Monday, April 12, 2010

More charges

Father Gerald Fitzgerald

The Times (in the United Kingdom) continues its Evangelical crusade against the Papacy.

Today its religious affairs correspondent continues her campaign to fasten definite knowledge on the Papacy and the Vatican that predatory priests were "incorrigibly recidivist" and this time at least since the early 1960s :

"Read on for the full text of a letter sent to the Pope in 1963 from a leader in the field of treatment of paedophile priests, warning that they were incorrigibly recidivist. So much for repeated claims that the nature of the disorder was not understood until recently...

Keith Porteous Wood of the NSS [National Secular Society] says: 'The evidence points to the compulsive nature of child abuse being clear by the mid 1960s to the then Pope and also to the RC hierarchy in the UK. In the 1960s his Church opened a special centre in Gloucestershire treating priests involved in sexual abuse including child abuse. It was run by an order that had warned the then Pope in 1963 about this compulsion. This is difficult, if not impossible, to reconcile with the claim in 2002 by Cardinal Murphy O’Connor that in dealing with child abuse cases in the 1980s he was "naive and ignorant" and that “there was a genuine ignorance among bishops, priests .... about the compulsive nature of child abuse”. And for this also to be true, the Church, an organisation keen to claim its moral authority, would also have to concede that it was ignorant of something so fundamental appreciated by many of the population at large.'"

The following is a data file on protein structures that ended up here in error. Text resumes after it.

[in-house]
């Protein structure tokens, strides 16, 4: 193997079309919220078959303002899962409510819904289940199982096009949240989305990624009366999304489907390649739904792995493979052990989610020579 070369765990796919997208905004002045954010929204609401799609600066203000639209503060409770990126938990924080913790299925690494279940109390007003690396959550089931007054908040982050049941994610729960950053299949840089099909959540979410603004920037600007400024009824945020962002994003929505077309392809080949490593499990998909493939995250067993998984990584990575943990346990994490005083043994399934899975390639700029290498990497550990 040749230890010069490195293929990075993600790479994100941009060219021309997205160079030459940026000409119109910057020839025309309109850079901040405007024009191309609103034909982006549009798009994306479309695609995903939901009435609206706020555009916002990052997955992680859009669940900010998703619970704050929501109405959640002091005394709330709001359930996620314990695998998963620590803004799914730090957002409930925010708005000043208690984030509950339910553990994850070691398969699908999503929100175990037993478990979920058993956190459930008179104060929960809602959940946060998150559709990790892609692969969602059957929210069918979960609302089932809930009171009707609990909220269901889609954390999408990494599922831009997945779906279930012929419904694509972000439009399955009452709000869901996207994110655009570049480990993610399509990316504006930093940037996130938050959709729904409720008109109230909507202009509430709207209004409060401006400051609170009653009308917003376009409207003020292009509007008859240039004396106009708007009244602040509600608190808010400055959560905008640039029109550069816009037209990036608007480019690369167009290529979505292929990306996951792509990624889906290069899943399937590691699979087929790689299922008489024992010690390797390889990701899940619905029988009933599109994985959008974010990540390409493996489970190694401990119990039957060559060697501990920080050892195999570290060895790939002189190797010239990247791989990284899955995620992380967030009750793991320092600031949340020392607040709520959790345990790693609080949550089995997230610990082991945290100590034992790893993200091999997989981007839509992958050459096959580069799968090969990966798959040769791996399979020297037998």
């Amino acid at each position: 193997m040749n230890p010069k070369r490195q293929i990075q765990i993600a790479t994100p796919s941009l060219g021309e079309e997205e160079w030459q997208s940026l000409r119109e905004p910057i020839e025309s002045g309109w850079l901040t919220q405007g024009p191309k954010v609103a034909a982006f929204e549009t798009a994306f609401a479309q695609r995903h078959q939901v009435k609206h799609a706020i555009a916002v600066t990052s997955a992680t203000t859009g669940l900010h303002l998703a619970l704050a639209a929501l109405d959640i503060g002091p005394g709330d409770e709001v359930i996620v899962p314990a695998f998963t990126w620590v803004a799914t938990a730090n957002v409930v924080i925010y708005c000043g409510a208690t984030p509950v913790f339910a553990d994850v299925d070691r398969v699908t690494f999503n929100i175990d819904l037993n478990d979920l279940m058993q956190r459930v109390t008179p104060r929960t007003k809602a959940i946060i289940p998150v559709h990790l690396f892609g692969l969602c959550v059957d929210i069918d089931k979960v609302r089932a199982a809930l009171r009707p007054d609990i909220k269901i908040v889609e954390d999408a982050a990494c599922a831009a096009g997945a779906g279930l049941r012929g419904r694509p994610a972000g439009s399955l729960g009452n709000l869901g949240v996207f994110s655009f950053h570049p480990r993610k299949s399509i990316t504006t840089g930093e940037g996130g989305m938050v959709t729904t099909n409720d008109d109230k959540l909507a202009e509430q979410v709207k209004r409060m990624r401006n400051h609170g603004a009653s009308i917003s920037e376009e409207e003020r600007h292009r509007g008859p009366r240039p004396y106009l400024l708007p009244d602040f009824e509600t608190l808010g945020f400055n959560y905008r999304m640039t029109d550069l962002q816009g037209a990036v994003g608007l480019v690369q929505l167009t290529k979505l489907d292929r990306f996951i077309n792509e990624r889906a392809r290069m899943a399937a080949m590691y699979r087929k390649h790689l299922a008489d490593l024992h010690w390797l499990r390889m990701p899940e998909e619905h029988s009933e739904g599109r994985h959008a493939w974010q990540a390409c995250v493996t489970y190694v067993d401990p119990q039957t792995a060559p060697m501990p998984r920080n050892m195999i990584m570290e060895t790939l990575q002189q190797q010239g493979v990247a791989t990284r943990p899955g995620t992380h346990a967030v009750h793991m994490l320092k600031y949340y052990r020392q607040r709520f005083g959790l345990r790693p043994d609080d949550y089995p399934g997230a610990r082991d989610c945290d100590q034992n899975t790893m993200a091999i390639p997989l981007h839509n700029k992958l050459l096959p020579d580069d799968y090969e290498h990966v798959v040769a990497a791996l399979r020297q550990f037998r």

Unfortunately for the Religious Correspondent of The Times and the NSS who now seem to be in union, the "letter" is not news. It has been in the public domain for more than one year. It was widely publicised over one year ago by The National Catholic Register and many newspapers at the time including The New York Times. It is not News. It is regurgitated pap with a malicious spin. It would seem only to have been written and published in a mean attempt to smear and defame.
A copy of the original "letter" is below although The Times merely prints a transcript

The letter is dated 27th August 1963 and is from Father Gerald Fitzgerald, the founder of The Congregation of the Servants of the Paraclete to Pope Paul VI

In August 1963, he met with newly elected Pope Paul VI to inform him about his work and problems he perceived in the priesthood. His letter contained a lengthy assessment about various matters relating the priesthood and the problems within it.

Presumably for both the crusading Times and the NSS who think they smell blood, the offending passage in the letter complained of is as follows:

"Problems that arise from abnormal, homosexual tendencies are going to call for, not only spiritual, but understanding psychiatric counselling. Personally I am not sanguine of the return of priests to active duty who have been addicted to abnormal practices, especially sins with the young. However, the needs of the Church must be taken into consideration and activation of priests who have seemingly recovered in this field may be considered but is only recommended where careful guidance and supervision is possible. Where there is indication of incorrigibility, because of the tremendous scandal given, I would most earnestly recommend total laicization. I say “total” designedly because when these men are taken before civil authority the non-Catholic world definitely blames the discipline of celibacy for the perversion of these men. They argue – rightly or wrongly – that these men turn to boys because they are denied the right of marriage."